Eat well, spend better: local farmers need consumer support
Statistics Canada survey suggests farmers are getting older, more farms are consolidating
Numbers released this week by Statistics Canada raise some red flags in Canadian agriculture: fewer farms are in operation, and the cohort of farmers nearing retirement age is growing.
The agency counted 193,492 farms last year, down 5.9 per cent since the last agricultural census in 2011.
Mike Bouma, a Bathurst-area farmer and president of the Agricultural Alliance of New Brunswick, said the decline in the number of farms is worrisome for small producers.
Fewer farms means operators in ancillary businesses such as tractor, seed and equipment dealers, get siphoned away to other regions.
"They just go to the areas with larger farms," Bouma said.
Agricultural operations in Canada employed 280,315 people in 2015, according to the census, but it remains a challenge for the little guy to make ends meet.
"It's a concern because as our numbers go down, the less of a voice we have in the industry," he said. "The more people we have, the larger our voice."
Growing youthful demographic
Farmers, like the rest of Canadians, are getting older.
The census found that the 55-and-over age demographic is the fastest growing for farm operators — and the average age of operators edged up from 54 years in 2011 to 55 years in 2016.
"Since farms have to be fairly large to make a living," Bouma said, "that can be daunting for a young producer looking to get in."
The decline in the number of farms, however, hasn't totally scared off the young folks.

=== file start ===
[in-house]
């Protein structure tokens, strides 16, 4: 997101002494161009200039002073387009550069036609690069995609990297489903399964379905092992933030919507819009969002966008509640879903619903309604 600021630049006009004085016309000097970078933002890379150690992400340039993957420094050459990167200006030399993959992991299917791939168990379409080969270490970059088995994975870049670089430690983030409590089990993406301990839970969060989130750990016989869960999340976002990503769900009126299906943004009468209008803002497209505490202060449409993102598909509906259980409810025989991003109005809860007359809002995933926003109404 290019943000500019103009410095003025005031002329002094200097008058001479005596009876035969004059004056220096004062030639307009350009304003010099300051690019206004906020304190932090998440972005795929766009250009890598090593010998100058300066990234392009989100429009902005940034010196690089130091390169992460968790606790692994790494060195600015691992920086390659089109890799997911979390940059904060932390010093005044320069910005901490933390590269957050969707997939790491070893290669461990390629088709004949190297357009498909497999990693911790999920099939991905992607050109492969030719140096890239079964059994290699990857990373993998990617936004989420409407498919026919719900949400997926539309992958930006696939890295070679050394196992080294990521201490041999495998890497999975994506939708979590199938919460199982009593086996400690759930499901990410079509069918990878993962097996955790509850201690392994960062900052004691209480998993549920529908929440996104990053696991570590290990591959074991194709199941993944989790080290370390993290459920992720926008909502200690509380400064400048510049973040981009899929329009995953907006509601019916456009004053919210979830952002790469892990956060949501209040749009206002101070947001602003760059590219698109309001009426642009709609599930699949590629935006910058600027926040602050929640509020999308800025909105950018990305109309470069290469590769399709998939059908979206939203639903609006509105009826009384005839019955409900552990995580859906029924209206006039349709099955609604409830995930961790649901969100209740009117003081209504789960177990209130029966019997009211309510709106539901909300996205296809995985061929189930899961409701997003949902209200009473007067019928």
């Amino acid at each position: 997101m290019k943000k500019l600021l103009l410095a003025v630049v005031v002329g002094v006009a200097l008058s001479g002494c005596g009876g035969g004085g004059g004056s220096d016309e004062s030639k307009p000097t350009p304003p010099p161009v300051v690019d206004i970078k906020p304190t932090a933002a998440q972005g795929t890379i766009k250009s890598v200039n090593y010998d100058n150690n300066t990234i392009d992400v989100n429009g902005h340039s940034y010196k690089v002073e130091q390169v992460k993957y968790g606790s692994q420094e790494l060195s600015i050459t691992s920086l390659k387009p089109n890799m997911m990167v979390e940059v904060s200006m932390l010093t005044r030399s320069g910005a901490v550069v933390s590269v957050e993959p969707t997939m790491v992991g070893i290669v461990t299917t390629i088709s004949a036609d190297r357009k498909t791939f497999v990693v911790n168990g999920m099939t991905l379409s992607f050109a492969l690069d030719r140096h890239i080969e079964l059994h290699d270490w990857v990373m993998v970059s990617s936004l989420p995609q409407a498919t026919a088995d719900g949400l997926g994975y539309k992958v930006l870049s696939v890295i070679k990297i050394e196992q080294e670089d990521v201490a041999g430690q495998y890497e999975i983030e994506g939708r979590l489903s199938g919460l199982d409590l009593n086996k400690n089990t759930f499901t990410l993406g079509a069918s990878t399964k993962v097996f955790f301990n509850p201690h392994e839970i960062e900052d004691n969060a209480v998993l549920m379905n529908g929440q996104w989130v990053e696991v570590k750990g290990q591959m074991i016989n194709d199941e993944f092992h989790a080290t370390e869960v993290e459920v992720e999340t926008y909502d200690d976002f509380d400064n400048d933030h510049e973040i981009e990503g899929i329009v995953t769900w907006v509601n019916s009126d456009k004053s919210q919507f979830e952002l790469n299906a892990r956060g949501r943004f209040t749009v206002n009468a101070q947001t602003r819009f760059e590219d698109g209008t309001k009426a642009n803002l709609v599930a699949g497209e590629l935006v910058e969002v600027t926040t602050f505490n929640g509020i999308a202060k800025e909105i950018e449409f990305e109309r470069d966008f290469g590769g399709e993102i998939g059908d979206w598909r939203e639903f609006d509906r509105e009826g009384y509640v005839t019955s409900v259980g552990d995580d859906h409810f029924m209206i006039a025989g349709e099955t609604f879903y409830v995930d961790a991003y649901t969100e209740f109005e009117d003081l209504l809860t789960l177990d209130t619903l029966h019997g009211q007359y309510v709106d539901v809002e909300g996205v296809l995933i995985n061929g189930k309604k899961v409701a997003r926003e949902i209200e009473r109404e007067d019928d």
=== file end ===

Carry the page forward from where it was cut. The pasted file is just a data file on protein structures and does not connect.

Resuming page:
The number of farm operators under 35 rose from 24,120 in 2011 to 24,850 in 2016 — the first increase in that category since 1991.
"Making ends meet is definitely challenging," said Phil Savage, 33, the owner and operator of Savage Gardens, a small vegetable farm in Kingston, N.B.
Like many other young farmers, he's embraced small-scale agriculture as "a lifestyle choice — to be connected to the land, and doing something that benefits the planet and the world."
The ideals, in Savage's case, are frequently higher than the profit margins.
"The inputs on a farm are always going to be pretty high, no matter what you do — even for vegetables," he said. "The profits are slim, especially when you're small-scale and trying to direct-market most of your produce."
Vote with your dollar
As in any business, consumers are the key to ensuring that small farms survive.
But grocery shoppers have been "pulled into the ease of shopping at big-box grocery stores," Savage said, and "aren't going out of their way to find farmers markets or farm stands."
"I think that's the biggest challenge — losing the consumer to big businesses that have huge marketing budgets and make it convenient for the consumer to get everything in one stop."
Savage suggested government advertising subsidies for local producers could help build consumer awareness of the importance of buying from local farms.
"Advertising is prohibitively expensive for a small independent operation, so programs that subsidize advertising could be a way to help farmers," Savage said.
While farmers markets and stands might lack the fancy ads and one-stop convenience, they offer something that supermarkets don't have: fresher, better-quality food.
Plus, "your dollar is staying in your community," Savage said, "and you're fostering a better sense of community by going to farmers markets and connecting with farmers."
"Grocery stores are no fools," he said. "They'll go where consumers are leading them. If consumers demand local produce from their local grocery stores, stores will follow their consumers demand.
"There are a lot of challenges, but it's got to keep going, or we lose diversity of foods, as well as economic diversity."
With files from Information Morning Saint John